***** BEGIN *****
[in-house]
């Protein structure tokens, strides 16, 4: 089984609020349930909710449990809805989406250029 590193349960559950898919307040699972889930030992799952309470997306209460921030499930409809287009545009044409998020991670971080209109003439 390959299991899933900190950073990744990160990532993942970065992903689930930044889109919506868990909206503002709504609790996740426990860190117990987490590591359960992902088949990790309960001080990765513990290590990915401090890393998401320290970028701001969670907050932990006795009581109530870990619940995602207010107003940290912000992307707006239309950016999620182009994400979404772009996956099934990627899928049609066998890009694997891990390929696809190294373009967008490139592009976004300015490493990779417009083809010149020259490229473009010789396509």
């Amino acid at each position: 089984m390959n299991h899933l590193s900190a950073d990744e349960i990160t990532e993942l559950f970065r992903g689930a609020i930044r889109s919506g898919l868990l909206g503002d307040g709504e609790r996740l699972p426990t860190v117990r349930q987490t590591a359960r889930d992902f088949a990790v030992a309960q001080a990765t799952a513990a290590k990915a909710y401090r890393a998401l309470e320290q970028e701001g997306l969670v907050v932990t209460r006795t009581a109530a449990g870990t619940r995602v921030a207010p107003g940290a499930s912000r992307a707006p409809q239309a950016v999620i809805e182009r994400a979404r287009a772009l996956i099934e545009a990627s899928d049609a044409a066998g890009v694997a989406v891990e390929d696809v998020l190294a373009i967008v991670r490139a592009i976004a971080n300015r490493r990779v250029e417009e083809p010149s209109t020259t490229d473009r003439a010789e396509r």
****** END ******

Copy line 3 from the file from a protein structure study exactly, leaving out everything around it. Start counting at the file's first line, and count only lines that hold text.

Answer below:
């Amino acid at each position: 089984m390959n299991h899933l590193s900190a950073d990744e349960i990160t990532e993942l559950f970065r992903g689930a609020i930044r889109s919506g898919l868990l909206g503002d307040g709504e609790r996740l699972p426990t860190v117990r349930q987490t590591a359960r889930d992902f088949a990790v030992a309960q001080a990765t799952a513990a290590k990915a909710y401090r890393a998401l309470e320290q970028e701001g997306l969670v907050v932990t209460r006795t009581a109530a449990g870990t619940r995602v921030a207010p107003g940290a499930s912000r992307a707006p409809q239309a950016v999620i809805e182009r994400a979404r287009a772009l996956i099934e545009a990627s899928d049609a044409a066998g890009v694997a989406v891990e390929d696809v998020l190294a373009i967008v991670r490139a592009i976004a971080n300015r490493r990779v250029e417009e083809p010149s209109t020259t490229d473009r003439a010789e396509r």